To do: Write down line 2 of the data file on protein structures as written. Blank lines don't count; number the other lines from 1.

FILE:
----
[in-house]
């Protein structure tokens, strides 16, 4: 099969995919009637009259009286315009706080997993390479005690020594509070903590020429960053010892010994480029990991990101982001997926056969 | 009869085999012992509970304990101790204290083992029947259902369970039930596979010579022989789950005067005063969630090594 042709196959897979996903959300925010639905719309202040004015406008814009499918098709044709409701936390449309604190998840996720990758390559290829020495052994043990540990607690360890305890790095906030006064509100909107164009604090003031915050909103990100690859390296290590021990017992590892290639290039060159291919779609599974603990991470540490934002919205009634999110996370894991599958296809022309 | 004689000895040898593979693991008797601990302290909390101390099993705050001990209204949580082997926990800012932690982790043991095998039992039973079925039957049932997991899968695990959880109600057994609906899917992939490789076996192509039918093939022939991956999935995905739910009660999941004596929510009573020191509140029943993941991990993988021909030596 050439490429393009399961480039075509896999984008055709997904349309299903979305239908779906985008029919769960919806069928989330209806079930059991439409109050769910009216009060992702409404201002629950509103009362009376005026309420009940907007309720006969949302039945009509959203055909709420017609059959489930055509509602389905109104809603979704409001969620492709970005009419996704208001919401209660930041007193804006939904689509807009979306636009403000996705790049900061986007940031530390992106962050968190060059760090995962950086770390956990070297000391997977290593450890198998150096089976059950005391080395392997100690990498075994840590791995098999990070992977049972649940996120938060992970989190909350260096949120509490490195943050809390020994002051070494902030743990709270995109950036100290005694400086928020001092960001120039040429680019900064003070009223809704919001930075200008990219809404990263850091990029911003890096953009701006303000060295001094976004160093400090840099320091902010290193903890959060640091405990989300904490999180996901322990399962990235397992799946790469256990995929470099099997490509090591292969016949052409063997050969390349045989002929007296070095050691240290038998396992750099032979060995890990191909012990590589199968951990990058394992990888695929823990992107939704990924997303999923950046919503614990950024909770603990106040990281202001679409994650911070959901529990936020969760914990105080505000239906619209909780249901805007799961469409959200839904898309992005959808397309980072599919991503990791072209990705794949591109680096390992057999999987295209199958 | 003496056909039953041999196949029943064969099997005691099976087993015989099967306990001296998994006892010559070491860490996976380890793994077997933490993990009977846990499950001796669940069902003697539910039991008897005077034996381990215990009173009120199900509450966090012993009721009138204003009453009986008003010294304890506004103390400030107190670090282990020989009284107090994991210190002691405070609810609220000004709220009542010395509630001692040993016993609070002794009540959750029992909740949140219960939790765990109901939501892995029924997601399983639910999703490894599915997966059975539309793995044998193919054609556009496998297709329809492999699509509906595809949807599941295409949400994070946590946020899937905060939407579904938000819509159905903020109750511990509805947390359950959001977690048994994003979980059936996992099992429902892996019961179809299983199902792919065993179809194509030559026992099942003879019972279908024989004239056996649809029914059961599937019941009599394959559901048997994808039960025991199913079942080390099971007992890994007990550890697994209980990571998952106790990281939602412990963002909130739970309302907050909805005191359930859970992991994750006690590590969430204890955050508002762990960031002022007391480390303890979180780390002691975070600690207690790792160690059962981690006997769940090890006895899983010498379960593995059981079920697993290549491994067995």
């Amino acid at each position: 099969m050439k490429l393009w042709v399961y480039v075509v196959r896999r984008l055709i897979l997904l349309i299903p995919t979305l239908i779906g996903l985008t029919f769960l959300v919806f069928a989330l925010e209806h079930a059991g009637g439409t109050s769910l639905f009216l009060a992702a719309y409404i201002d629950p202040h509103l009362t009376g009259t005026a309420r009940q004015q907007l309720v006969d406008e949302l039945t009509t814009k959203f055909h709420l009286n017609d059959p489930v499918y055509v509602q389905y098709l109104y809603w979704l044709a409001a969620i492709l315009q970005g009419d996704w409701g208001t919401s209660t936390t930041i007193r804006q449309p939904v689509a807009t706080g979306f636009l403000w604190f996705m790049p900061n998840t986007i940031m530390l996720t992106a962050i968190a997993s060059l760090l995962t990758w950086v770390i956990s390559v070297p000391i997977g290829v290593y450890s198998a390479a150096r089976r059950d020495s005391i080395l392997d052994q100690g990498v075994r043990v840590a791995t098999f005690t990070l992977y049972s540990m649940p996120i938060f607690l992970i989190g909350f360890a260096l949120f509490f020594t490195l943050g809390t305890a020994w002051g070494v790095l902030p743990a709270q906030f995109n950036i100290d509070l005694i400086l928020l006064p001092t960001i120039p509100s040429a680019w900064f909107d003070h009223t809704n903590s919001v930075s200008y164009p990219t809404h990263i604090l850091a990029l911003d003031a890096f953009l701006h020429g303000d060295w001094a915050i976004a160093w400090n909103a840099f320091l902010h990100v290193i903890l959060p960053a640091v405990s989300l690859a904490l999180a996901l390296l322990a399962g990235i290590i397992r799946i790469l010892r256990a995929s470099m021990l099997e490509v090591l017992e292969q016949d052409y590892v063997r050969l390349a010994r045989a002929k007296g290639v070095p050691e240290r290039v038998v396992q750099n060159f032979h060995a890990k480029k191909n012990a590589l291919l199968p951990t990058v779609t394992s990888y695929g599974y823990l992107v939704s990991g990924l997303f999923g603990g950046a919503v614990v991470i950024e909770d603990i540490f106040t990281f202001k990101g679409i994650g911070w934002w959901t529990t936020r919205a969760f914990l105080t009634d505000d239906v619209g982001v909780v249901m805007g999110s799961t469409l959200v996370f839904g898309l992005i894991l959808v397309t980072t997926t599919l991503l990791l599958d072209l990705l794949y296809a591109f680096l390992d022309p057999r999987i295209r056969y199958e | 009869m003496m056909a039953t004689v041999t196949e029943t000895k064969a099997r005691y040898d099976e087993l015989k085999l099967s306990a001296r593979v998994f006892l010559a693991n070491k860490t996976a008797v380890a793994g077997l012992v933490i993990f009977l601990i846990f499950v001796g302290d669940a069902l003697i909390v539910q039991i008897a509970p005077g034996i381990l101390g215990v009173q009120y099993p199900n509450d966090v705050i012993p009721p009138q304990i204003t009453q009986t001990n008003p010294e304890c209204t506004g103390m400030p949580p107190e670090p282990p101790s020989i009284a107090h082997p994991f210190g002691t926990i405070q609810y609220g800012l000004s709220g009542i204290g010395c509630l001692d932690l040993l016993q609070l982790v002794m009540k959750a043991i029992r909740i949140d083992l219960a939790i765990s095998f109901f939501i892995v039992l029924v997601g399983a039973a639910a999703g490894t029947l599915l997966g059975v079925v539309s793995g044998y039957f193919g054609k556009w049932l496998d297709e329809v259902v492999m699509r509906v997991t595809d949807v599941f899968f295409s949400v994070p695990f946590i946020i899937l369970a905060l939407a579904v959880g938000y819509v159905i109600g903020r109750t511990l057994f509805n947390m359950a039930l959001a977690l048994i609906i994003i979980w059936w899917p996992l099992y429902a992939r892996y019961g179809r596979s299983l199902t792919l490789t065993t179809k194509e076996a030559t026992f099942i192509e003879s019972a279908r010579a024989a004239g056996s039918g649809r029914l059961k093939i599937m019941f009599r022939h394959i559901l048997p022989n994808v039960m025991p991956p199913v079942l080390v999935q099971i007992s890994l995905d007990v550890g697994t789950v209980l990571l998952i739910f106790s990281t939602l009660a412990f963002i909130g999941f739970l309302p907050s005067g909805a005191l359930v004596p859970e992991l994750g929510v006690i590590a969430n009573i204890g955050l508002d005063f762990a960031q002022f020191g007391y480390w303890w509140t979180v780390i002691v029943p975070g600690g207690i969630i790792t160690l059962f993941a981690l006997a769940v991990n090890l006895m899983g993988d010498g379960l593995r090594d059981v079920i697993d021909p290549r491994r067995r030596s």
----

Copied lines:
């Protein structure tokens, strides 16, 4: 099969995919009637009259009286315009706080997993390479005690020594509070903590020429960053010892010994480029990991990101982001997926056969 | 009869085999012992509970304990101790204290083992029947259902369970039930596979010579022989789950005067005063969630090594 042709196959897979996903959300925010639905719309202040004015406008814009499918098709044709409701936390449309604190998840996720990758390559290829020495052994043990540990607690360890305890790095906030006064509100909107164009604090003031915050909103990100690859390296290590021990017992590892290639290039060159291919779609599974603990991470540490934002919205009634999110996370894991599958296809022309 | 004689000895040898593979693991008797601990302290909390101390099993705050001990209204949580082997926990800012932690982790043991095998039992039973079925039957049932997991899968695990959880109600057994609906899917992939490789076996192509039918093939022939991956999935995905739910009660999941004596929510009573020191509140029943993941991990993988021909030596 050439490429393009399961480039075509896999984008055709997904349309299903979305239908779906985008029919769960919806069928989330209806079930059991439409109050769910009216009060992702409404201002629950509103009362009376005026309420009940907007309720006969949302039945009509959203055909709420017609059959489930055509509602389905109104809603979704409001969620492709970005009419996704208001919401209660930041007193804006939904689509807009979306636009403000996705790049900061986007940031530390992106962050968190060059760090995962950086770390956990070297000391997977290593450890198998150096089976059950005391080395392997100690990498075994840590791995098999990070992977049972649940996120938060992970989190909350260096949120509490490195943050809390020994002051070494902030743990709270995109950036100290005694400086928020001092960001120039040429680019900064003070009223809704919001930075200008990219809404990263850091990029911003890096953009701006303000060295001094976004160093400090840099320091902010290193903890959060640091405990989300904490999180996901322990399962990235397992799946790469256990995929470099099997490509090591292969016949052409063997050969390349045989002929007296070095050691240290038998396992750099032979060995890990191909012990590589199968951990990058394992990888695929823990992107939704990924997303999923950046919503614990950024909770603990106040990281202001679409994650911070959901529990936020969760914990105080505000239906619209909780249901805007799961469409959200839904898309992005959808397309980072599919991503990791072209990705794949591109680096390992057999999987295209199958 | 003496056909039953041999196949029943064969099997005691099976087993015989099967306990001296998994006892010559070491860490996976380890793994077997933490993990009977846990499950001796669940069902003697539910039991008897005077034996381990215990009173009120199900509450966090012993009721009138204003009453009986008003010294304890506004103390400030107190670090282990020989009284107090994991210190002691405070609810609220000004709220009542010395509630001692040993016993609070002794009540959750029992909740949140219960939790765990109901939501892995029924997601399983639910999703490894599915997966059975539309793995044998193919054609556009496998297709329809492999699509509906595809949807599941295409949400994070946590946020899937905060939407579904938000819509159905903020109750511990509805947390359950959001977690048994994003979980059936996992099992429902892996019961179809299983199902792919065993179809194509030559026992099942003879019972279908024989004239056996649809029914059961599937019941009599394959559901048997994808039960025991199913079942080390099971007992890994007990550890697994209980990571998952106790990281939602412990963002909130739970309302907050909805005191359930859970992991994750006690590590969430204890955050508002762990960031002022007391480390303890979180780390002691975070600690207690790792160690059962981690006997769940090890006895899983010498379960593995059981079920697993290549491994067995």